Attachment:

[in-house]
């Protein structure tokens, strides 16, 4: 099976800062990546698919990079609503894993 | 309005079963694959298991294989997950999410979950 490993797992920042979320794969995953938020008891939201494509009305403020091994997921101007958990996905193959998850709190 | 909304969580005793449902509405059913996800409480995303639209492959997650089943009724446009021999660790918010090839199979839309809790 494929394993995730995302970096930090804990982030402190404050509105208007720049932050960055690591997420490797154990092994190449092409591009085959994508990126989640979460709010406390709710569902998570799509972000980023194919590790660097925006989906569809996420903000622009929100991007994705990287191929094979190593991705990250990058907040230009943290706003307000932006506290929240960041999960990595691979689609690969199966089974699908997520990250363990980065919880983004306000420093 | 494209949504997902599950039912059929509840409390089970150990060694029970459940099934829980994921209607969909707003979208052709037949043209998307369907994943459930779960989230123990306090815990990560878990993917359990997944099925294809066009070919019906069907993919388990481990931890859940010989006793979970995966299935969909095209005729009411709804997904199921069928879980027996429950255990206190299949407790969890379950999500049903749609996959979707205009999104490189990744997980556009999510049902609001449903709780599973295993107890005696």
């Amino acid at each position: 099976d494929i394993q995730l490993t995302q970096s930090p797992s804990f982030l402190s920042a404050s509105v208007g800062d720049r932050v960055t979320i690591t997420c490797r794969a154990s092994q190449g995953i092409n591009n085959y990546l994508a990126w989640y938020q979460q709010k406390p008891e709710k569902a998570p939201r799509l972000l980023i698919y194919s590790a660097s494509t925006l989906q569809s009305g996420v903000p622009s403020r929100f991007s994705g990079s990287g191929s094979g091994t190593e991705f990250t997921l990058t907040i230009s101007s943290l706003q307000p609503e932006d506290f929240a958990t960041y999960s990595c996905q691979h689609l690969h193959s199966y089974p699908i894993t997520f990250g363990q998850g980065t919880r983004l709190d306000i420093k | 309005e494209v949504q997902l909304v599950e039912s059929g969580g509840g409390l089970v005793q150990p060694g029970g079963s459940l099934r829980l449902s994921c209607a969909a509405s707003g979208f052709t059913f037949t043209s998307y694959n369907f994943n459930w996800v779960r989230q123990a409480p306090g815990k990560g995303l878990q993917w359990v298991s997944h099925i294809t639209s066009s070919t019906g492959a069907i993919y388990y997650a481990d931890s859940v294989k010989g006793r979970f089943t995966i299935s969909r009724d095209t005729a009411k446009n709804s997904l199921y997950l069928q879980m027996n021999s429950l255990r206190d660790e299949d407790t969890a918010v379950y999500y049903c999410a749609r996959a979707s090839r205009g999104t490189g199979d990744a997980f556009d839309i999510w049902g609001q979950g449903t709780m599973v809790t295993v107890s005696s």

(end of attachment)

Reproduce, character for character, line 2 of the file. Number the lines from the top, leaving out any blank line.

């Protein structure tokens, strides 16, 4: 099976800062990546698919990079609503894993 | 309005079963694959298991294989997950999410979950 490993797992920042979320794969995953938020008891939201494509009305403020091994997921101007958990996905193959998850709190 | 909304969580005793449902509405059913996800409480995303639209492959997650089943009724446009021999660790918010090839199979839309809790 494929394993995730995302970096930090804990982030402190404050509105208007720049932050960055690591997420490797154990092994190449092409591009085959994508990126989640979460709010406390709710569902998570799509972000980023194919590790660097925006989906569809996420903000622009929100991007994705990287191929094979190593991705990250990058907040230009943290706003307000932006506290929240960041999960990595691979689609690969199966089974699908997520990250363990980065919880983004306000420093 | 494209949504997902599950039912059929509840409390089970150990060694029970459940099934829980994921209607969909707003979208052709037949043209998307369907994943459930779960989230123990306090815990990560878990993917359990997944099925294809066009070919019906069907993919388990481990931890859940010989006793979970995966299935969909095209005729009411709804997904199921069928879980027996429950255990206190299949407790969890379950999500049903749609996959979707205009999104490189990744997980556009999510049902609001449903709780599973295993107890005696």